Arizona State University is a potential partner for UH Hilo in developing energy science curriculum.
By Philippe Binder, Professor of Physics.
“Sustainability” is a property of social and biological systems that can remain active and functioning for long periods of time without depleting their resources or causing damage to their surroundings.
This concept has become more widely recognized in recent times. A big landmark was The Limits to Growth, a report on simulations of global population, environment and resources from the early 1970s showing a serious collapse of human population and standard of living, unless measures like a reduction in fertility rate and better care of the environment were adopted.
In the late 1980s, Our Common Future (also known as the Brundtland Report, produced by the United Nations) discussed development and environment as closely related issues, and presented a blueprint for sustainable development.
At present time in time, credible threats exist to our way of life: climate change, rising ocean levels, species extinctions, mercury and pesticides everywhere, and the foreseeable depletion of fossil fuels and quite a few rare minerals used in technological applications.
But in addition to these global problems, there are issues and situations of local concern. We live in a very isolated island with great challenges and opportunities. Among the first, very few nonrenewable resources (we have no fossil fuels), large transportation costs and the possibility of many natural disasters (earthquakes, tsunamis, hurricanes, droughts…). Among the latter, lots of surface to raise crops and the possibility of wind, solar, ocean-based and geothermal energy.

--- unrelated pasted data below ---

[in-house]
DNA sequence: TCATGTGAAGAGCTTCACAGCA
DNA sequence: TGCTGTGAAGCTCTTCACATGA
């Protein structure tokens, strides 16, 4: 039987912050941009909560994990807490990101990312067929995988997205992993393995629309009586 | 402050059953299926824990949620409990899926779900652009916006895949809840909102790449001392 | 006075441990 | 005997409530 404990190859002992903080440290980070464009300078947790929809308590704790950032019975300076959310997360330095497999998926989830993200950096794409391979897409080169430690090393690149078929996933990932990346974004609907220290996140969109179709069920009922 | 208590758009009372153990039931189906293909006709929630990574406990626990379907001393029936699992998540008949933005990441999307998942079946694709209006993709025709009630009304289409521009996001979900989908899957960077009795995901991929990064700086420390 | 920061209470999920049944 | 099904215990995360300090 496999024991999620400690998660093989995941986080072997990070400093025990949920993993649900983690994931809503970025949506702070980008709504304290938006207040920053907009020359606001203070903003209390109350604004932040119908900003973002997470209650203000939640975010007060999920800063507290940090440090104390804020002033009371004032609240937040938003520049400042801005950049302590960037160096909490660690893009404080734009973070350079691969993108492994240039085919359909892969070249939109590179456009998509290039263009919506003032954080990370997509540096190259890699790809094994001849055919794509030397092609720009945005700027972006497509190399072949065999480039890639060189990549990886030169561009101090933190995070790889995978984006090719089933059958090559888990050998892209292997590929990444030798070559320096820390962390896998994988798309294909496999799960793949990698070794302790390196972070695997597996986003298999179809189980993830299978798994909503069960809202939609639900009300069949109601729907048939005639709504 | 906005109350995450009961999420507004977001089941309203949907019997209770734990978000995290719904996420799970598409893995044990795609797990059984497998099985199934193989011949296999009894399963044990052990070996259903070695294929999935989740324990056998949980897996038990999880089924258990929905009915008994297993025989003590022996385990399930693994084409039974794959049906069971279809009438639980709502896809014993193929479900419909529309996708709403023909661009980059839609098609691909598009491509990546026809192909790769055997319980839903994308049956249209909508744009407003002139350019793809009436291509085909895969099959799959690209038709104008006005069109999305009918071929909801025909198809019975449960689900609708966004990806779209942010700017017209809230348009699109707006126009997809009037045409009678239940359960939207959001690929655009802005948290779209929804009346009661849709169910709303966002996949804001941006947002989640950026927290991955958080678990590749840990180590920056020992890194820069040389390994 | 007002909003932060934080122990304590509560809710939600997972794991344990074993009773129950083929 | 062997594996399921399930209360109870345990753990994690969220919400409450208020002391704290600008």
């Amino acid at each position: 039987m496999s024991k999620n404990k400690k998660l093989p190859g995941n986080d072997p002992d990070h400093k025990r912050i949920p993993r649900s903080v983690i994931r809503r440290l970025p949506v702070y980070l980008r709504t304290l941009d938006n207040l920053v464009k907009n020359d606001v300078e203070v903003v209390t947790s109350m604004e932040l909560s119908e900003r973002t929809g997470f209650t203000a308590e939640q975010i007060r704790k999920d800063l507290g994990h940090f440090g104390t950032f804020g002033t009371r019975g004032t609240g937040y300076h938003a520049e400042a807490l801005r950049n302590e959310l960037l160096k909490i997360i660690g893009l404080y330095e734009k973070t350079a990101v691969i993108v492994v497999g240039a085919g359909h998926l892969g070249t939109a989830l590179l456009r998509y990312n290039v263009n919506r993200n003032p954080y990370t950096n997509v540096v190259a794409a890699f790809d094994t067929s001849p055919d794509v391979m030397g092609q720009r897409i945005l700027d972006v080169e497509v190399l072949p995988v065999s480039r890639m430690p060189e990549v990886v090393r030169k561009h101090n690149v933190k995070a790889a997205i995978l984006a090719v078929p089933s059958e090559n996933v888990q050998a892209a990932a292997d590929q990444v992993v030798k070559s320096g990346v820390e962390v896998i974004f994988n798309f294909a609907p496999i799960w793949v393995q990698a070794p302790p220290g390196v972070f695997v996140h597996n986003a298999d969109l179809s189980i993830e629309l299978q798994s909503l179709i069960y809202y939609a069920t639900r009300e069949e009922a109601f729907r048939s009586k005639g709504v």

It is with the latter motivation that I was asked to develop the curriculum for an Energy Science certificate at the University of Hawai‘i at Hilo. Our state wants to switch entirely to renewable energy generation by 2045. UH campuses are under pressure to become more energy efficient and conduct energy audits in a much shorter time frame.
Arizona State University
As part of energy curriculum development, I spent last spring break at the Arizona State University campus, as we have a potential partner there. That campus has both an Institute of Sustainability and a School of Sustainability—the former focusing on research, and the second on teaching.
During that week I met with numerous faculty members and administrators and visited some of their lab facilities. ASU is a huge campus, both in terms of physical space and number of students (around 80,000). There is strength in numbers: the school has faculty with an appointment in sustainability, but also affiliate faculty from engineering, business, law, geography and the biosciences that gives it a very diverse flavor. The same can be said for the institute.
During my week at ASU, I was able to visit one of the largest algae research facilities in the country. I learned that extracting energy from the sun using algae is not economically viable, but if the algae are used for something additional (such as producing medicinal compounds) the situation is more attractive. I also visited a lab where they are using bacteria to extract electrical energy out of waste.
On the curricular side, I talked to the people who are teaching similar courses to those we are starting to offer at UH Hilo. I gained many insights on how to conduct the courses and what material to include. I did find out they do not have a dedicated energy lab course as we are planning—making it both a challenge and an opportunity for us.
I returned from ASU with a renewed sense of confidence in the future of our own program, and full of ideas and enthusiasm. Hopefully some of you will decide to take our courses (they will be listed under the ENGR alpha).
Philippe Binder is a professor of physics at UH Hilo and heads development of an Energy Science Program at the College of Agriculture, Forestry, and Natural Resource Management. His research interests include nonlinear dynamics, statistical mechanics, complex systems, time series analysis, theory of computation, biologically-inspired physics, and information processing by nonlinear systems—learn more.